If a lady wished to be Corinne, Ondine, or Aspasia, he agreed to everything with great willingness and added a dose of good looks on his own, which, as everyone knows, never hurts, and on account of which an artist may even be forgiven the lack of likeness. Soon he himself began to marvel at the wonderful quickness and facility of his brush. (365-366) (my emphasis)
"If a lady wished to be Corinne, Ondine, or Aspasia" is where Chartkov slowly starts to yield to people's influence over his morals. He refers to women as "Corrine, Ondine, or Aspasia" emphasizing how each painting no longer holds importance. By objectifying the women he hints that his paintings no longer have sentimental value and there is no substantial difference between each commission as each is only a way for him to increase his profit. Chartkov no longer carefully considers how to portray each feature and characteristic of individual expressions, and he starts to add "a dose of good looks on his own" to blur all the portraits to look alike. He gives in to the will of his clients and even brazenly states that "as everyone knows, never hurts" and "forgiven the lack of likeness". He does understand that his paintings only resemble the idealized form of beauty that all people strive to achieve and that there is no differentiation between them all, but he also perceives the popularity he gains to be correlated with how much he can satisfy his clients. He condones his immoral behavior diverted by the "quickness and facility of his brush" that allows him a significant amount of commissions in a shorter period of time. The more paintings he paints, the more popularity he gains, and the attention he receives acts as his mental, and emotional nourishment that provides the incentive for him to paint more. The crowd's attention is the essence of his creativity and artistic ability which is why he is so sensitive toward public opinion shown by the drastic improvement in the number of paintings throughout the progression of his career. He molds himself to fit the requirements and expectations that are held for him and submits wholly to societal pressure in order to accomplish what is expected.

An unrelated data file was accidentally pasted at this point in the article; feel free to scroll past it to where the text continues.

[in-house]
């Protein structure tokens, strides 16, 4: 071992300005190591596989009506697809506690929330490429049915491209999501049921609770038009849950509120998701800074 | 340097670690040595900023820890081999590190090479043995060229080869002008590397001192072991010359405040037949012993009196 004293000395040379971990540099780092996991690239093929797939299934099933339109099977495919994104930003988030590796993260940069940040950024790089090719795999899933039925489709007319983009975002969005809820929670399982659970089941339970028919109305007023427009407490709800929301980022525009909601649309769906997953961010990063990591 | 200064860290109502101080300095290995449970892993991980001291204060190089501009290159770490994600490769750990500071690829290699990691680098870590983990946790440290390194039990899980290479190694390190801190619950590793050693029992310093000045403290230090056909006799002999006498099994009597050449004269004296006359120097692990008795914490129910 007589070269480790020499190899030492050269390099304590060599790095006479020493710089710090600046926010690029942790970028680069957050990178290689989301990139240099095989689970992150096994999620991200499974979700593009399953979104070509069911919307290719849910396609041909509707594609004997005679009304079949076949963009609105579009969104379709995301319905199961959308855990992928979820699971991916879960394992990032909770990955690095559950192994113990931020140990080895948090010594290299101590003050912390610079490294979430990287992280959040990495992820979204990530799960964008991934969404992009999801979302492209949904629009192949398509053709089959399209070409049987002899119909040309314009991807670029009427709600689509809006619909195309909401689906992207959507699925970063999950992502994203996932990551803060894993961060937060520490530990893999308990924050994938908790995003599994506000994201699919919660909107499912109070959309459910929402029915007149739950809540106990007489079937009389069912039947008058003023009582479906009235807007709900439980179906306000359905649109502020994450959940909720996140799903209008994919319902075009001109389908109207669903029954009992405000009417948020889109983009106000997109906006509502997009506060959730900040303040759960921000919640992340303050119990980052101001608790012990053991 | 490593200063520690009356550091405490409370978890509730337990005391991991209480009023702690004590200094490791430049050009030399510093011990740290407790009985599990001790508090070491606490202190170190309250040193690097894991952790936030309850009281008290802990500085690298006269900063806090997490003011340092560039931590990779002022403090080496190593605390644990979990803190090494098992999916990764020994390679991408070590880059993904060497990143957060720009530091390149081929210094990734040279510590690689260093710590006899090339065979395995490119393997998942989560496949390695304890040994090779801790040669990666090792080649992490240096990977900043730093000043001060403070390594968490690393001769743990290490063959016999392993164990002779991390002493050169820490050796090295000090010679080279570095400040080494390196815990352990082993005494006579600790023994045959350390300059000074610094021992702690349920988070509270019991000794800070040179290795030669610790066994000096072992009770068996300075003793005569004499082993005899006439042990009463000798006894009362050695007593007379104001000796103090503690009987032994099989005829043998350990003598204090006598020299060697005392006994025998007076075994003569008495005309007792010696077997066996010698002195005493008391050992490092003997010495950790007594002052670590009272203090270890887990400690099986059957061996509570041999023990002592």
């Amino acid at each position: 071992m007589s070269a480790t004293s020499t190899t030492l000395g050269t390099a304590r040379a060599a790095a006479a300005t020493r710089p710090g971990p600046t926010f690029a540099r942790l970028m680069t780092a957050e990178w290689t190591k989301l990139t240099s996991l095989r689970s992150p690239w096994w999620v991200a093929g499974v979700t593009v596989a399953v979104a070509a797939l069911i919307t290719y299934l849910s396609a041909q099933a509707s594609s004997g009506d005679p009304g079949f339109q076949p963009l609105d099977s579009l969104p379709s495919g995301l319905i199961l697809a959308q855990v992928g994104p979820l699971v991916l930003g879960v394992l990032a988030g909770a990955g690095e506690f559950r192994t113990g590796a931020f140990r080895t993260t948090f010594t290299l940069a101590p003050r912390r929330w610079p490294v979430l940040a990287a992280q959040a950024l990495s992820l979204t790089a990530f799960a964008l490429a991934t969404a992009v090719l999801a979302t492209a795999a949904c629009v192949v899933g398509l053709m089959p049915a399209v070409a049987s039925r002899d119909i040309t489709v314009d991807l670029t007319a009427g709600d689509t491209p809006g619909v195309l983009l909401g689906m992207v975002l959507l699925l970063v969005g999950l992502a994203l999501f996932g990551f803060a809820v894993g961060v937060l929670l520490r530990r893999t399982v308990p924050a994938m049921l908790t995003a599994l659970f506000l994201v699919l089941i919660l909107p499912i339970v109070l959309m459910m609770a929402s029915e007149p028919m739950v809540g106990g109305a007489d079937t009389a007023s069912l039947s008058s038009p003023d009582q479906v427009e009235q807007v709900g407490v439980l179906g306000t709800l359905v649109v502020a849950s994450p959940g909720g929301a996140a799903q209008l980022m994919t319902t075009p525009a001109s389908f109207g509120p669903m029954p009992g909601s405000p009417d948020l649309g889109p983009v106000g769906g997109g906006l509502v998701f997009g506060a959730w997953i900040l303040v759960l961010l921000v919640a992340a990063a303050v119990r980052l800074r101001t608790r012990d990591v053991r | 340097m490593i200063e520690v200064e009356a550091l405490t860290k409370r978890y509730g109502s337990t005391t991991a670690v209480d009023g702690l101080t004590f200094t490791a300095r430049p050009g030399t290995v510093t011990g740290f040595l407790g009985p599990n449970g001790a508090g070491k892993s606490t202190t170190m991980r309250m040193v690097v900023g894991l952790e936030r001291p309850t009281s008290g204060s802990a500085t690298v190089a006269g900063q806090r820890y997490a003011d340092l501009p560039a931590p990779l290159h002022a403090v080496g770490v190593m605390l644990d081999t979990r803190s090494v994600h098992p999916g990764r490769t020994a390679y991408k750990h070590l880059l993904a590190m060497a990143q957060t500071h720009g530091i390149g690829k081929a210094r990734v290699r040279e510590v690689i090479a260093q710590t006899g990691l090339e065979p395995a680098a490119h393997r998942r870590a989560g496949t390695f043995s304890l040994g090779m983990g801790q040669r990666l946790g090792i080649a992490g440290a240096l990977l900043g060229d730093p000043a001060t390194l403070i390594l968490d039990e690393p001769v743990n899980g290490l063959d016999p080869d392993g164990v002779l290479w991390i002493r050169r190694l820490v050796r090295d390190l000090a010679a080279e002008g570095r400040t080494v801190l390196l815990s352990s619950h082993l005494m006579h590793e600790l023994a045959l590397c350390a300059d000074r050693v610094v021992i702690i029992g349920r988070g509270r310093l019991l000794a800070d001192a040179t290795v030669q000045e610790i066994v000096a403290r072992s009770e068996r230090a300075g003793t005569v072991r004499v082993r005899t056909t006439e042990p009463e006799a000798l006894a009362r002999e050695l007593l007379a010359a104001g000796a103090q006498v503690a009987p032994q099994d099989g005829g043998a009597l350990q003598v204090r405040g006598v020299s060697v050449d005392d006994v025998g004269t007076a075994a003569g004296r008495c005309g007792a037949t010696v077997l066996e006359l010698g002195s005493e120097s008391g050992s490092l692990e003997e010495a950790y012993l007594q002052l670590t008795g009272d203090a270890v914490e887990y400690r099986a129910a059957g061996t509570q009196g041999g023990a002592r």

Even though Chartkov's adept abilities to adjust to popular beliefs were the key step to success, it ironically also becomes the critical reason for the end of his career. Because he is unable to find the balance between originality and conventionality, relying solely on short-lived recognition, Chartkov's legacy is comprised of lost originality and plain, monotonous paintings.
'No, I do not understand,' he would say. 'Why others [artists] strain so much, sitting and toiling over their work. The man who potters for several months over a painting is, in my opinion, a laborer, not an artist. I don't believe there is any talent in him. A genius creates boldly, quickly. Here,' he would say, usually turning to his visitors, 'this portrait I painted in two days, this little head in one day, this in a few hours, this in a little more than an hour. No, I… I confess, I do not recognize as art something assembled line by line. That is craft, not art.' (366) (my emphasis) With the new height of popularity, Chartkov struggles to maintain the admiration he receives by increasing the speed of painting. Efficient speed but beautiful results were the salient factors that attracted people in the beginning which Charktkov believes will continue to solidify his status. He mentions art is not "something assembled line by line" but he contradicts himself as the speed of his new paintings is quite reminiscent of a factory assembly line: still fast and somewhat coherent as a whole yet haphazard at the same time. "this portrait I painted in two days, this little head in one day, this in a few hours, this in a little more than an hour" proves how with less time he spends the more the initial painting of a portrait turns into a vague, disfigured term of "this".